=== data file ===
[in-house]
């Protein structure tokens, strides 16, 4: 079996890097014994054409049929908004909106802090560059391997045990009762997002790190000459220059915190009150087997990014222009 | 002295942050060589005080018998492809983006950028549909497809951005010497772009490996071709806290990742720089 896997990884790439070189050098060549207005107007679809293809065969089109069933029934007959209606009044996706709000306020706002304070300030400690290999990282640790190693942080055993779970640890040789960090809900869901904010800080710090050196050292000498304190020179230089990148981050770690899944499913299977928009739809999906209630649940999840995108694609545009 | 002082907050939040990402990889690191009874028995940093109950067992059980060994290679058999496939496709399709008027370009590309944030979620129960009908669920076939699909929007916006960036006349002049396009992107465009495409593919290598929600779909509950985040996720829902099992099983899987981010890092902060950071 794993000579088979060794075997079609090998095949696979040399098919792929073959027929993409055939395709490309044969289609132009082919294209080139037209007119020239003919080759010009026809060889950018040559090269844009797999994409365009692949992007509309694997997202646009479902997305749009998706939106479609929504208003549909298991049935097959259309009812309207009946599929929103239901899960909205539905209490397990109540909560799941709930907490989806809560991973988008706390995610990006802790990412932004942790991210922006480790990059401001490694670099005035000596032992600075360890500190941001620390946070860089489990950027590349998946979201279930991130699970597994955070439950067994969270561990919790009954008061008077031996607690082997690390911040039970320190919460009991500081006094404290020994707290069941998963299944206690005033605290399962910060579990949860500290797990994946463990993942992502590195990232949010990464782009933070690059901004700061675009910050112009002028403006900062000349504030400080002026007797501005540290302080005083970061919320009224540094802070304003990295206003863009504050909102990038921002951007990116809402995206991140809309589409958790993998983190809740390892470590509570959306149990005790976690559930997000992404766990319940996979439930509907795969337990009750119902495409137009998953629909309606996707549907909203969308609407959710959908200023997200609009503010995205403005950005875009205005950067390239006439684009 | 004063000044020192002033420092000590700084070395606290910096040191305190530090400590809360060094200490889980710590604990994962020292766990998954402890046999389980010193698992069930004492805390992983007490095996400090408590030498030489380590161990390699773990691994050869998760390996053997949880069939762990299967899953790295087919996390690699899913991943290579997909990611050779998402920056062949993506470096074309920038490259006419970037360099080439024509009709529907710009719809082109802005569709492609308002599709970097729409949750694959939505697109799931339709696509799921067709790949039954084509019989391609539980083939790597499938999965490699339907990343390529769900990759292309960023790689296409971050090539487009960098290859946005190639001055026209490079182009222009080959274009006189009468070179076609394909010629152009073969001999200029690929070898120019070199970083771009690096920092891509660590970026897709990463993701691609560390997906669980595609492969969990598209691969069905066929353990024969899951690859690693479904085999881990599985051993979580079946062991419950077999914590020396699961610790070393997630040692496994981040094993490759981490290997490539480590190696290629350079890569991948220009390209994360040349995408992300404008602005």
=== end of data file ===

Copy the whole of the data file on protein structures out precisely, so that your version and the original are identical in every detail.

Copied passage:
[in-house]
């Protein structure tokens, strides 16, 4: 079996890097014994054409049929908004909106802090560059391997045990009762997002790190000459220059915190009150087997990014222009 | 002295942050060589005080018998492809983006950028549909497809951005010497772009490996071709806290990742720089 896997990884790439070189050098060549207005107007679809293809065969089109069933029934007959209606009044996706709000306020706002304070300030400690290999990282640790190693942080055993779970640890040789960090809900869901904010800080710090050196050292000498304190020179230089990148981050770690899944499913299977928009739809999906209630649940999840995108694609545009 | 002082907050939040990402990889690191009874028995940093109950067992059980060994290679058999496939496709399709008027370009590309944030979620129960009908669920076939699909929007916006960036006349002049396009992107465009495409593919290598929600779909509950985040996720829902099992099983899987981010890092902060950071 794993000579088979060794075997079609090998095949696979040399098919792929073959027929993409055939395709490309044969289609132009082919294209080139037209007119020239003919080759010009026809060889950018040559090269844009797999994409365009692949992007509309694997997202646009479902997305749009998706939106479609929504208003549909298991049935097959259309009812309207009946599929929103239901899960909205539905209490397990109540909560799941709930907490989806809560991973988008706390995610990006802790990412932004942790991210922006480790990059401001490694670099005035000596032992600075360890500190941001620390946070860089489990950027590349998946979201279930991130699970597994955070439950067994969270561990919790009954008061008077031996607690082997690390911040039970320190919460009991500081006094404290020994707290069941998963299944206690005033605290399962910060579990949860500290797990994946463990993942992502590195990232949010990464782009933070690059901004700061675009910050112009002028403006900062000349504030400080002026007797501005540290302080005083970061919320009224540094802070304003990295206003863009504050909102990038921002951007990116809402995206991140809309589409958790993998983190809740390892470590509570959306149990005790976690559930997000992404766990319940996979439930509907795969337990009750119902495409137009998953629909309606996707549907909203969308609407959710959908200023997200609009503010995205403005950005875009205005950067390239006439684009 | 004063000044020192002033420092000590700084070395606290910096040191305190530090400590809360060094200490889980710590604990994962020292766990998954402890046999389980010193698992069930004492805390992983007490095996400090408590030498030489380590161990390699773990691994050869998760390996053997949880069939762990299967899953790295087919996390690699899913991943290579997909990611050779998402920056062949993506470096074309920038490259006419970037360099080439024509009709529907710009719809082109802005569709492609308002599709970097729409949750694959939505697109799931339709696509799921067709790949039954084509019989391609539980083939790597499938999965490699339907990343390529769900990759292309960023790689296409971050090539487009960098290859946005190639001055026209490079182009222009080959274009006189009468070179076609394909010629152009073969001999200029690929070898120019070199970083771009690096920092891509660590970026897709990463993701691609560390997906669980595609492969969990598209691969069905066929353990024969899951690859690693479904085999881990599985051993979580079946062991419950077999914590020396699961610790070393997630040692496994981040094993490759981490290997490539480590190696290629350079890569991948220009390209994360040349995408992300404008602005």